How Splitting Wood With an Axe is a Lot Like Translating

by Richard Sadowsky (professional translator living on Awaji Island)

  • Thin pieces don't have to be hit hard, just in the right spot.
  • You get thirsty after doing it for a while.
  • Some wood is soft, some is hard.
  • It helps to know which is which.
  • A piece has to be stood up and positioned for each swing.
  • If you've never done it before, you'll swing and miss a lot.
  • Pieces lop off more easily when struck off-center.
  • The axe head needs to be kept sharpened.
  • Pieces will fly in unexpected directions.
  • No matter how hard you strike a piece from the top, it won't split until you turn it upside down and hit it again.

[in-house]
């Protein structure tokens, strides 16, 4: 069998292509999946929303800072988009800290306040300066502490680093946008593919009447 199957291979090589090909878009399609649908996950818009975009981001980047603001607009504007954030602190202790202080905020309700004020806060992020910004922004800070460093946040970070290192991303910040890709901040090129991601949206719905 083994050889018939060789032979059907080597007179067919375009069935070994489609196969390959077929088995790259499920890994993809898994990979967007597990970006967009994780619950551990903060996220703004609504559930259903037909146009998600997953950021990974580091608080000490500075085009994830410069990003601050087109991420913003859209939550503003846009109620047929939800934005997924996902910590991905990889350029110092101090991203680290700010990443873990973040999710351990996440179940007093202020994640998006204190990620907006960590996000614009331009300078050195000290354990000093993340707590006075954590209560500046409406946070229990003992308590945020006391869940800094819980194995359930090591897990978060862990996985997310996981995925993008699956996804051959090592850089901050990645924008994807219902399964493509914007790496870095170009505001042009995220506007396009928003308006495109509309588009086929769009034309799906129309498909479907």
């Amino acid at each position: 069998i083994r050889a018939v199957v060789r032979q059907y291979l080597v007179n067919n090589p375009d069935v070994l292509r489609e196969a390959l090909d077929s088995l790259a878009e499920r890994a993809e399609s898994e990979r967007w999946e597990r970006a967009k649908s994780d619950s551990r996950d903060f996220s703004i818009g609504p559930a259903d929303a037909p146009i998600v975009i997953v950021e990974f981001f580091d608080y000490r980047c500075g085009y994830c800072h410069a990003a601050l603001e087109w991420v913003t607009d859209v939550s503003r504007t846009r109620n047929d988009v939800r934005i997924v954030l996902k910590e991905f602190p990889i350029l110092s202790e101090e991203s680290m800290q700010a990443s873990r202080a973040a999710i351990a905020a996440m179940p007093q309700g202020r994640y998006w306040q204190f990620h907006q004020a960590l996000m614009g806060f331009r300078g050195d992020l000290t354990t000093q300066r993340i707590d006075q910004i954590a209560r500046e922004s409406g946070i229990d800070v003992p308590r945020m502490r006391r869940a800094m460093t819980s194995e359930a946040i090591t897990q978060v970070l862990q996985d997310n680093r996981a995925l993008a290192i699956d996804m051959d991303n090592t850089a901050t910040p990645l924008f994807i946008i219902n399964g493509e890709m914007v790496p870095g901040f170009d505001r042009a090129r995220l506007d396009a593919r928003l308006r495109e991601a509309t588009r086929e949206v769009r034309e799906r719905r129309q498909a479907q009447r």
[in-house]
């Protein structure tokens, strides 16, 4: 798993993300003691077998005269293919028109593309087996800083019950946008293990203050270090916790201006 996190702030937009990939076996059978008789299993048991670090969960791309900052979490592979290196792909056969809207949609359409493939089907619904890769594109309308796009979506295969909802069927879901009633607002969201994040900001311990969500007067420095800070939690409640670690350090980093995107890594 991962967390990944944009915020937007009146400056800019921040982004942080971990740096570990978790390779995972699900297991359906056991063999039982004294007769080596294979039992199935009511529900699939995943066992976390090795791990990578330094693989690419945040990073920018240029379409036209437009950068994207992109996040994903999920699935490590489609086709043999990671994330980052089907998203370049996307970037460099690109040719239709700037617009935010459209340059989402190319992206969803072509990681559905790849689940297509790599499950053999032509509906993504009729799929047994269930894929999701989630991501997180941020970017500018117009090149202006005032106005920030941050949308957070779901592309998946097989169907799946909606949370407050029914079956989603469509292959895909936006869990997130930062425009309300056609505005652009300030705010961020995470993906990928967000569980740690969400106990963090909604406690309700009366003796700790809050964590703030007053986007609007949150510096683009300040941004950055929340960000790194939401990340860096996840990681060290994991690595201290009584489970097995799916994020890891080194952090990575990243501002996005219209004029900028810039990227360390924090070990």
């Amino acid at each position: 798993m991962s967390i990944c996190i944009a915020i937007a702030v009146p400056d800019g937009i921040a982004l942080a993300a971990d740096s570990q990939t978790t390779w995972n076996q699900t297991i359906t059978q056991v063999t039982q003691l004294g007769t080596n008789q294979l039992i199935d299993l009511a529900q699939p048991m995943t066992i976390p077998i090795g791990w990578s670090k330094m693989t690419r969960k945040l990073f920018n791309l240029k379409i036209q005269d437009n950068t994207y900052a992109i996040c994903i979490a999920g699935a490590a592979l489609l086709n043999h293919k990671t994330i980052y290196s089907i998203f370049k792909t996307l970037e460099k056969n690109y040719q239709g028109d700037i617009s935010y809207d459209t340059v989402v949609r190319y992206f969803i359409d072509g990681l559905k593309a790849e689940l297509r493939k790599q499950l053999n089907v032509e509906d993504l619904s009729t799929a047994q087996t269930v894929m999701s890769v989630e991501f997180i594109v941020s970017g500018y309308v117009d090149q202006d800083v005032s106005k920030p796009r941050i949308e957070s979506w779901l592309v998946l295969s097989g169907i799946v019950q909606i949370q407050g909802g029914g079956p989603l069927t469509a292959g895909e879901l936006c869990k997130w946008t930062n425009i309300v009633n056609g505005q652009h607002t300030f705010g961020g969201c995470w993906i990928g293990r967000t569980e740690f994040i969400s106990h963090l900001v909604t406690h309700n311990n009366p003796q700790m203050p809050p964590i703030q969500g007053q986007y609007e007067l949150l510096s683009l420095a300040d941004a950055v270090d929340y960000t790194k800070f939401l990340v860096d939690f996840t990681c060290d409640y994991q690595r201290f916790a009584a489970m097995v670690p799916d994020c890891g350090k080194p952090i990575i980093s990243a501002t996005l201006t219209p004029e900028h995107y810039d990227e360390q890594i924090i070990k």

• To cut away the last hanging threads, you have to turn the piece on its side and strike a few more times.
  • Long logs have to be cut to size with a chainsaw first.
  • You won't know a piece contains knots until after the first swing.
  • You won't know how hard the knots are until after several more swings.
  • It seems you always learn the hard way.
  • With practice you acquire a rhythm.
  • You don't want the cold drink sitting too close by.
  • A strong swing to the wrong spot is oddly similar to a weak swing to the right spot.
  • The axe head will get stuck more easily when you aim for dead center.
  • Do too much at once and your back will get sore.
  • You still have to stack the wood after it's split.

(Originally published in the SWET Newsletter, No. 73, December 1996.)

© Richard Sadowsky